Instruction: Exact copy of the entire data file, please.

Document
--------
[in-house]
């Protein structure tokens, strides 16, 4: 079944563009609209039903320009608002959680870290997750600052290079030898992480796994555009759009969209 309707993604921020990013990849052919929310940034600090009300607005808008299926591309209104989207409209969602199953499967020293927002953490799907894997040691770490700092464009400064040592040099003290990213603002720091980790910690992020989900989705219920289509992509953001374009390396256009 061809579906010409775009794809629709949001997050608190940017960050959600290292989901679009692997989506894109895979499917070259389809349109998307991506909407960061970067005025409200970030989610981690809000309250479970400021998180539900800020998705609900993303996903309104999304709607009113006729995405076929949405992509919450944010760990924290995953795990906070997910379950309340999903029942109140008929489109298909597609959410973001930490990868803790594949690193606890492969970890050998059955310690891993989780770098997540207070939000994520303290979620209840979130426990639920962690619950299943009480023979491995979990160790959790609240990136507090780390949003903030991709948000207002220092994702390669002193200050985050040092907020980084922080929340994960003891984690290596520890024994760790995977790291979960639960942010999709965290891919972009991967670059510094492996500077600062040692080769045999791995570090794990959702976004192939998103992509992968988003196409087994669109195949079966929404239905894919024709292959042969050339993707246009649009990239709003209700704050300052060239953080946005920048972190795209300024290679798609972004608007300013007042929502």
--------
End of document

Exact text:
[in-house]
């Protein structure tokens, strides 16, 4: 079944563009609209039903320009608002959680870290997750600052290079030898992480796994555009759009969209 309707993604921020990013990849052919929310940034600090009300607005808008299926591309209104989207409209969602199953499967020293927002953490799907894997040691770490700092464009400064040592040099003290990213603002720091980790910690992020989900989705219920289509992509953001374009390396256009 061809579906010409775009794809629709949001997050608190940017960050959600290292989901679009692997989506894109895979499917070259389809349109998307991506909407960061970067005025409200970030989610981690809000309250479970400021998180539900800020998705609900993303996903309104999304709607009113006729995405076929949405992509919450944010760990924290995953795990906070997910379950309340999903029942109140008929489109298909597609959410973001930490990868803790594949690193606890492969970890050998059955310690891993989780770098997540207070939000994520303290979620209840979130426990639920962690619950299943009480023979491995979990160790959790609240990136507090780390949003903030991709948000207002220092994702390669002193200050985050040092907020980084922080929340994960003891984690290596520890024994760790995977790291979960639960942010999709965290891919972009991967670059510094492996500077600062040692080769045999791995570090794990959702976004192939998103992509992968988003196409087994669109195949079966929404239905894919024709292959042969050339993707246009649009990239709003209700704050300052060239953080946005920048972190795209300024290679798609972004608007300013007042929502």